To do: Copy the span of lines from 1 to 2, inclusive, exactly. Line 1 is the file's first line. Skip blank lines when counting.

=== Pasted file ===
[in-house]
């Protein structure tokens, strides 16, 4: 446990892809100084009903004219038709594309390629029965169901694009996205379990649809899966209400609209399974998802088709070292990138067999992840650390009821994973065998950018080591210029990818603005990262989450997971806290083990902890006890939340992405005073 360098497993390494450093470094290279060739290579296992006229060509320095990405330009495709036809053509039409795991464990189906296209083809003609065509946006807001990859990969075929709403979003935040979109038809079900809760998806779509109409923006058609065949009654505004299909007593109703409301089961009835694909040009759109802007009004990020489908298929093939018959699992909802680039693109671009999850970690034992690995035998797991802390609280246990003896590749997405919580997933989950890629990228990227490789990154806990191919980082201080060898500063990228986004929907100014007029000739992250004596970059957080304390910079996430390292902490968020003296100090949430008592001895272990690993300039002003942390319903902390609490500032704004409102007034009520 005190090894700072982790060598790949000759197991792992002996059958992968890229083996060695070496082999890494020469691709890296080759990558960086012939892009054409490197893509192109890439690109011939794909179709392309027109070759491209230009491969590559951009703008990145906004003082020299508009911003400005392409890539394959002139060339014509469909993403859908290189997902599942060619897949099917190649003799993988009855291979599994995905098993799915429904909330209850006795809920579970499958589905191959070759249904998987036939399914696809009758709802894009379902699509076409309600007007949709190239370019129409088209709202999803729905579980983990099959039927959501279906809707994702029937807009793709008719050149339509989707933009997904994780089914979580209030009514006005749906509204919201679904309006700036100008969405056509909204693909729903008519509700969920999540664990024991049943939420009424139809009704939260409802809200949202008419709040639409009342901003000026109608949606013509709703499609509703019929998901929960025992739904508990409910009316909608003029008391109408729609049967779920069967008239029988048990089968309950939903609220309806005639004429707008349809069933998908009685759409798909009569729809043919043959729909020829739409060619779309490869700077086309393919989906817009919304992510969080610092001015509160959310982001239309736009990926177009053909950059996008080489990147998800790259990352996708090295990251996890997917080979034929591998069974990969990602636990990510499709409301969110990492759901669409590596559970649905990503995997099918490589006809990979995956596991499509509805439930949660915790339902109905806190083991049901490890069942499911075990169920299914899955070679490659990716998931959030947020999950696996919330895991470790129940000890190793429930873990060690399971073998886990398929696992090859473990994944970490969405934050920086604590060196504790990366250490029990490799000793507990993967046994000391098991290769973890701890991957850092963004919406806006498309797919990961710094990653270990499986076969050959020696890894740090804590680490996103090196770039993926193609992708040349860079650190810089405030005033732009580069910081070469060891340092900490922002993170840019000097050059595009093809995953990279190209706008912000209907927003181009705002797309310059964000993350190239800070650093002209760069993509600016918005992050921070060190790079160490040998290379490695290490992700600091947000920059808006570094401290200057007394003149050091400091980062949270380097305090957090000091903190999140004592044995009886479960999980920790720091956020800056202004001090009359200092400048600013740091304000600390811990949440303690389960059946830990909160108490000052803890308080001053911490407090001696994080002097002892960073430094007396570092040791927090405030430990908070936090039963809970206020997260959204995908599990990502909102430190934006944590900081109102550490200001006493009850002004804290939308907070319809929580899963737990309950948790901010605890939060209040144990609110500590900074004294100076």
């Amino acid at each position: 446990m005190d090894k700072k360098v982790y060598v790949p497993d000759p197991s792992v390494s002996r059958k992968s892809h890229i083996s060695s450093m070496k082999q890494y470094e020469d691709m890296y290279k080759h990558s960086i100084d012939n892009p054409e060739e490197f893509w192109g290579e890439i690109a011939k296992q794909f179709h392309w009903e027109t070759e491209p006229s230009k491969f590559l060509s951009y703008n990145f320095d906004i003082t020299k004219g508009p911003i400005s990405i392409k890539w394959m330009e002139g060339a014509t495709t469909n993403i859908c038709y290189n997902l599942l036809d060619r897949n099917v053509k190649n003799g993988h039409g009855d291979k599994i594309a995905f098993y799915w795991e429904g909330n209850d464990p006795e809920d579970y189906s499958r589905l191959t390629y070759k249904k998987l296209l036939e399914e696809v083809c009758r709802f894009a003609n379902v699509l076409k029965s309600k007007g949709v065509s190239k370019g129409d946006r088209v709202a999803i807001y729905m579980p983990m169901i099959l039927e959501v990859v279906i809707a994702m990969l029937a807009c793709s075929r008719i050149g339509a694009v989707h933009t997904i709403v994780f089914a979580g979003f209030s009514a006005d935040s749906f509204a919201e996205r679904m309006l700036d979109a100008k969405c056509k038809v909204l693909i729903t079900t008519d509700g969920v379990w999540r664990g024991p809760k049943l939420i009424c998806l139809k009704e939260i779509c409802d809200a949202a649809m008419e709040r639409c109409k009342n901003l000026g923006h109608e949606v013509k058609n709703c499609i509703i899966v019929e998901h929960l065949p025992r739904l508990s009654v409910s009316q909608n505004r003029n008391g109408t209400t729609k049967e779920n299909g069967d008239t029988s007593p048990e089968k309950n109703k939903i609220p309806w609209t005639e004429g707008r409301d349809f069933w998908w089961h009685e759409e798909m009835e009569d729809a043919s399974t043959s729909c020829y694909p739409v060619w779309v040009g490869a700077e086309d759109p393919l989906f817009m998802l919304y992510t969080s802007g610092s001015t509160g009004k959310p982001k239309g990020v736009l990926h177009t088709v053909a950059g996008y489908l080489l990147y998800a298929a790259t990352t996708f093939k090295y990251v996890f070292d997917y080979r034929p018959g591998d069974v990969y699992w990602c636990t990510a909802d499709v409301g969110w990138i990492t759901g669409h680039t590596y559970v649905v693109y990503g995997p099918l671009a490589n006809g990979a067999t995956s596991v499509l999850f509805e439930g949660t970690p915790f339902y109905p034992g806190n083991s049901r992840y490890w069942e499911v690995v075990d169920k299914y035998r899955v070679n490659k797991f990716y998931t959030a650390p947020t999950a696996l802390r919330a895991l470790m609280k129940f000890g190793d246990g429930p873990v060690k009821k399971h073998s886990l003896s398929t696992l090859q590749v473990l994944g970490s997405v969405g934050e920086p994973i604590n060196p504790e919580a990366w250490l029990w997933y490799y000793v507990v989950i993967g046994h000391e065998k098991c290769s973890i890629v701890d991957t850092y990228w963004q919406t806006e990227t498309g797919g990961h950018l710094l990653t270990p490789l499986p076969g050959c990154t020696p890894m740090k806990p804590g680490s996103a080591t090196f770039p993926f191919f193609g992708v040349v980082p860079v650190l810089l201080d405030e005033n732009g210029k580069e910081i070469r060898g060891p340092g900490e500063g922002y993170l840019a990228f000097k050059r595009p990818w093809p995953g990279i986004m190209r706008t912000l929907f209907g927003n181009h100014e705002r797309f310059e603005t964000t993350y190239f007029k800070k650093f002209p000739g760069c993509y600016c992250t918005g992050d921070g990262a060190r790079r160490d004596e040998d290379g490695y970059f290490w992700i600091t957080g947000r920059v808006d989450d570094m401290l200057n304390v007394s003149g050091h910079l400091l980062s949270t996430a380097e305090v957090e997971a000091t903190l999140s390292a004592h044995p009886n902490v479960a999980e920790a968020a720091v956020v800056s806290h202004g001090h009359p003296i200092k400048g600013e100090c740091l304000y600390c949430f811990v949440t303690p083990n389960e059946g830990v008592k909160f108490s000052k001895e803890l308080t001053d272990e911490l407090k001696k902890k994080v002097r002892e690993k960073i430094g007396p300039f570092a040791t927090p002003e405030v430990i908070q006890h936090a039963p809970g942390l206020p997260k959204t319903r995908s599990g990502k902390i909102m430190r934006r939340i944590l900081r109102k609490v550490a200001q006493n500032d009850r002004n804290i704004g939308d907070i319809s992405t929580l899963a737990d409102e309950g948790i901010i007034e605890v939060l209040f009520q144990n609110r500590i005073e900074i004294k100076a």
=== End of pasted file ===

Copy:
[in-house]
């Protein structure tokens, strides 16, 4: 446990892809100084009903004219038709594309390629029965169901694009996205379990649809899966209400609209399974998802088709070292990138067999992840650390009821994973065998950018080591210029990818603005990262989450997971806290083990902890006890939340992405005073 360098497993390494450093470094290279060739290579296992006229060509320095990405330009495709036809053509039409795991464990189906296209083809003609065509946006807001990859990969075929709403979003935040979109038809079900809760998806779509109409923006058609065949009654505004299909007593109703409301089961009835694909040009759109802007009004990020489908298929093939018959699992909802680039693109671009999850970690034992690995035998797991802390609280246990003896590749997405919580997933989950890629990228990227490789990154806990191919980082201080060898500063990228986004929907100014007029000739992250004596970059957080304390910079996430390292902490968020003296100090949430008592001895272990690993300039002003942390319903902390609490500032704004409102007034009520 005190090894700072982790060598790949000759197991792992002996059958992968890229083996060695070496082999890494020469691709890296080759990558960086012939892009054409490197893509192109890439690109011939794909179709392309027109070759491209230009491969590559951009703008990145906004003082020299508009911003400005392409890539394959002139060339014509469909993403859908290189997902599942060619897949099917190649003799993988009855291979599994995905098993799915429904909330209850006795809920579970499958589905191959070759249904998987036939399914696809009758709802894009379902699509076409309600007007949709190239370019129409088209709202999803729905579980983990099959039927959501279906809707994702029937807009793709008719050149339509989707933009997904994780089914979580209030009514006005749906509204919201679904309006700036100008969405056509909204693909729903008519509700969920999540664990024991049943939420009424139809009704939260409802809200949202008419709040639409009342901003000026109608949606013509709703499609509703019929998901929960025992739904508990409910009316909608003029008391109408729609049967779920069967008239029988048990089968309950939903609220309806005639004429707008349809069933998908009685759409798909009569729809043919043959729909020829739409060619779309490869700077086309393919989906817009919304992510969080610092001015509160959310982001239309736009990926177009053909950059996008080489990147998800790259990352996708090295990251996890997917080979034929591998069974990969990602636990990510499709409301969110990492759901669409590596559970649905990503995997099918490589006809990979995956596991499509509805439930949660915790339902109905806190083991049901490890069942499911075990169920299914899955070679490659990716998931959030947020999950696996919330895991470790129940000890190793429930873990060690399971073998886990398929696992090859473990994944970490969405934050920086604590060196504790990366250490029990490799000793507990993967046994000391098991290769973890701890991957850092963004919406806006498309797919990961710094990653270990499986076969050959020696890894740090804590680490996103090196770039993926193609992708040349860079650190810089405030005033732009580069910081070469060891340092900490922002993170840019000097050059595009093809995953990279190209706008912000209907927003181009705002797309310059964000993350190239800070650093002209760069993509600016918005992050921070060190790079160490040998290379490695290490992700600091947000920059808006570094401290200057007394003149050091400091980062949270380097305090957090000091903190999140004592044995009886479960999980920790720091956020800056202004001090009359200092400048600013740091304000600390811990949440303690389960059946830990909160108490000052803890308080001053911490407090001696994080002097002892960073430094007396570092040791927090405030430990908070936090039963809970206020997260959204995908599990990502909102430190934006944590900081109102550490200001006493009850002004804290939308907070319809929580899963737990309950948790901010605890939060209040144990609110500590900074004294100076």